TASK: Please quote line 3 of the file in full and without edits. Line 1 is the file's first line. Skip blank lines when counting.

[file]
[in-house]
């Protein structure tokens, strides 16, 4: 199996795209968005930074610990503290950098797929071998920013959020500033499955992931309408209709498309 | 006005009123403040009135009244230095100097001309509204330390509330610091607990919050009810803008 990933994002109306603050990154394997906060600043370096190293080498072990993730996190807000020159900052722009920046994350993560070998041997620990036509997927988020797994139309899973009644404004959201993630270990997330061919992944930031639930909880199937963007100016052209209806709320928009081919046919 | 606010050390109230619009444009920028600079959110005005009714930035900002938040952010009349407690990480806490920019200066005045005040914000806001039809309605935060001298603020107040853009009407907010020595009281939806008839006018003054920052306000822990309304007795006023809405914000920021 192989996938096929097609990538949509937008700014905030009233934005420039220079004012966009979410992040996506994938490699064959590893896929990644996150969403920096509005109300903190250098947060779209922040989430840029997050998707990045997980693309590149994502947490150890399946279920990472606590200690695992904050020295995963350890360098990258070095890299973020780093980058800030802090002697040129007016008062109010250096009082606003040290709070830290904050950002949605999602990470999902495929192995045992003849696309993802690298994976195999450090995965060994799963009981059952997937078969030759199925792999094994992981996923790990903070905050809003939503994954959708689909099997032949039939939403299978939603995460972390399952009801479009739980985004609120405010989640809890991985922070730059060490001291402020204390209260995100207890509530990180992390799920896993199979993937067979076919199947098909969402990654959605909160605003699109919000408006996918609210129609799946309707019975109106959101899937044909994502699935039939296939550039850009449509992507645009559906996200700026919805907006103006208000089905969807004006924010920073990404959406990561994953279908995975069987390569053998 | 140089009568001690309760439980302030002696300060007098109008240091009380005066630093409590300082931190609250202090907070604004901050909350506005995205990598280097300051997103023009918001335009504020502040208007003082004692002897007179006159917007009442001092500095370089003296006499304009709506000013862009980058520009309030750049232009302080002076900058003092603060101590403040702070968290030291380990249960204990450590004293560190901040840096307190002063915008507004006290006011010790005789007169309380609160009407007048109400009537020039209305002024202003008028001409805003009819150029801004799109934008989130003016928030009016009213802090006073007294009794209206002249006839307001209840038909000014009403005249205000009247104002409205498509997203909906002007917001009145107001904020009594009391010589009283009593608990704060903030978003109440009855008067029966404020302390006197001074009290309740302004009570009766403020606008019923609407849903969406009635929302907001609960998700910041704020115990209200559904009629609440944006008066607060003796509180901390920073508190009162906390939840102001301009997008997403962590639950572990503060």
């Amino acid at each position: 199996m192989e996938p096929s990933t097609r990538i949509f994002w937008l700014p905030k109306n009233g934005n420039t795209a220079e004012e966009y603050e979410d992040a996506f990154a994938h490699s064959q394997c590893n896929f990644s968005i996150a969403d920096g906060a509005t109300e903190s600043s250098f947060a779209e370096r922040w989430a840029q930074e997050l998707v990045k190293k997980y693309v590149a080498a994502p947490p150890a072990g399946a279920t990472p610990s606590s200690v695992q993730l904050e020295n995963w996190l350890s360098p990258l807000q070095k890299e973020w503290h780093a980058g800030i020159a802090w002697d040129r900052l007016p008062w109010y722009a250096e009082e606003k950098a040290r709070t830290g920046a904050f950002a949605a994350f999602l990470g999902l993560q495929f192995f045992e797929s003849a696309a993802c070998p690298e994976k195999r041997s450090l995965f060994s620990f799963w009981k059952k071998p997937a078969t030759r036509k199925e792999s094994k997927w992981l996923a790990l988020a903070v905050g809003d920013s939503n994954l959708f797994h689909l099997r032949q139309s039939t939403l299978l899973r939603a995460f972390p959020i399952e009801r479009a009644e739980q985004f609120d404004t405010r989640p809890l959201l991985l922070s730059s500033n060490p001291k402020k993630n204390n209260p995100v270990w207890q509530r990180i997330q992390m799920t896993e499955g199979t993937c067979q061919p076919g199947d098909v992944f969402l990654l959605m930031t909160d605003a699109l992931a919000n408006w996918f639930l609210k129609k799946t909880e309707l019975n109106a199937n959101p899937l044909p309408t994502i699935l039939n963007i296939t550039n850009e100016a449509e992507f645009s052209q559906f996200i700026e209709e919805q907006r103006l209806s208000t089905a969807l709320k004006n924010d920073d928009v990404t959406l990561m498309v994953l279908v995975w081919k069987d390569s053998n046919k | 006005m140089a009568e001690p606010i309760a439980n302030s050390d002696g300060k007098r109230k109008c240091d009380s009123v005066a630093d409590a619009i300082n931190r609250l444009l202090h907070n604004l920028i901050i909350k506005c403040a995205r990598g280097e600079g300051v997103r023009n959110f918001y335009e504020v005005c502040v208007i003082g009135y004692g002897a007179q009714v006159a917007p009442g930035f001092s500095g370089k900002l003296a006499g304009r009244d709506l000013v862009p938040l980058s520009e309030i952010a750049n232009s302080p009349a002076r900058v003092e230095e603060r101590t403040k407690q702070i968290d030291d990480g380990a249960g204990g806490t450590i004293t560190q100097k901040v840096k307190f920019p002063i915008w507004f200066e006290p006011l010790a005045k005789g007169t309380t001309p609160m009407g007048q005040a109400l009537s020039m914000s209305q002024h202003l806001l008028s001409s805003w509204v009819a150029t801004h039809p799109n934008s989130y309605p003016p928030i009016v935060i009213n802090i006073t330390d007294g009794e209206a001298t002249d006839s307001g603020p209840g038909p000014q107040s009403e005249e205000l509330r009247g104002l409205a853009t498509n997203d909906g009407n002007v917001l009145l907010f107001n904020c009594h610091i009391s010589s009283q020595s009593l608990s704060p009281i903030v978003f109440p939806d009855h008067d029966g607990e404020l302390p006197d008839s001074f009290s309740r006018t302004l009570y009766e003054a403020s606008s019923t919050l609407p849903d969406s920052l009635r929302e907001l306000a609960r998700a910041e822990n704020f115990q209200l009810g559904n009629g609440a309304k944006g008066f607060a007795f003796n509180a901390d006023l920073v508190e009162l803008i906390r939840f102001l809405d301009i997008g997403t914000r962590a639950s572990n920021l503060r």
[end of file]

């Amino acid at each position: 199996m192989e996938p096929s990933t097609r990538i949509f994002w937008l700014p905030k109306n009233g934005n420039t795209a220079e004012e966009y603050e979410d992040a996506f990154a994938h490699s064959q394997c590893n896929f990644s968005i996150a969403d920096g906060a509005t109300e903190s600043s250098f947060a779209e370096r922040w989430a840029q930074e997050l998707v990045k190293k997980y693309v590149a080498a994502p947490p150890a072990g399946a279920t990472p610990s606590s200690v695992q993730l904050e020295n995963w996190l350890s360098p990258l807000q070095k890299e973020w503290h780093a980058g800030i020159a802090w002697d040129r900052l007016p008062w109010y722009a250096e009082e606003k950098a040290r709070t830290g920046a904050f950002a949605a994350f999602l990470g999902l993560q495929f192995f045992e797929s003849a696309a993802c070998p690298e994976k195999r041997s450090l995965f060994s620990f799963w009981k059952k071998p997937a078969t030759r036509k199925e792999s094994k997927w992981l996923a790990l988020a903070v905050g809003d920013s939503n994954l959708f797994h689909l099997r032949q139309s039939t939403l299978l899973r939603a995460f972390p959020i399952e009801r479009a009644e739980q985004f609120d404004t405010r989640p809890l959201l991985l922070s730059s500033n060490p001291k402020k993630n204390n209260p995100v270990w207890q509530r990180i997330q992390m799920t896993e499955g199979t993937c067979q061919p076919g199947d098909v992944f969402l990654l959605m930031t909160d605003a699109l992931a919000n408006w996918f639930l609210k129609k799946t909880e309707l019975n109106a199937n959101p899937l044909p309408t994502i699935l039939n963007i296939t550039n850009e100016a449509e992507f645009s052209q559906f996200i700026e209709e919805q907006r103006l209806s208000t089905a969807l709320k004006n924010d920073d928009v990404t959406l990561m498309v994953l279908v995975w081919k069987d390569s053998n046919k | 006005m140089a009568e001690p606010i309760a439980n302030s050390d002696g300060k007098r109230k109008c240091d009380s009123v005066a630093d409590a619009i300082n931190r609250l444009l202090h907070n604004l920028i901050i909350k506005c403040a995205r990598g280097e600079g300051v997103r023009n959110f918001y335009e504020v005005c502040v208007i003082g009135y004692g002897a007179q009714v006159a917007p009442g930035f001092s500095g370089k900002l003296a006499g304009r009244d709506l000013v862009p938040l980058s520009e309030i952010a750049n232009s302080p009349a002076r900058v003092e230095e603060r101590t403040k407690q702070i968290d030291d990480g380990a249960g204990g806490t450590i004293t560190q100097k901040v840096k307190f920019p002063i915008w507004f200066e006290p006011l010790a005045k005789g007169t309380t001309p609160m009407g007048q005040a109400l009537s020039m914000s209305q002024h202003l806001l008028s001409s805003w509204v009819a150029t801004h039809p799109n934008s989130y309605p003016p928030i009016v935060i009213n802090i006073t330390d007294g009794e209206a001298t002249d006839s307001g603020p209840g038909p000014q107040s009403e005249e205000l509330r009247g104002l409205a853009t498509n997203d909906g009407n002007v917001l009145l907010f107001n904020c009594h610091i009391s010589s009283q020595s009593l608990s704060p009281i903030v978003f109440p939806d009855h008067d029966g607990e404020l302390p006197d008839s001074f009290s309740r006018t302004l009570y009766e003054a403020s606008s019923t919050l609407p849903d969406s920052l009635r929302e907001l306000a609960r998700a910041e822990n704020f115990q209200l009810g559904n009629g609440a309304k944006g008066f607060a007795f003796n509180a901390d006023l920073v508190e009162l803008i906390r939840f102001l809405d301009i997008g997403t914000r962590a639950s572990n920021l503060r």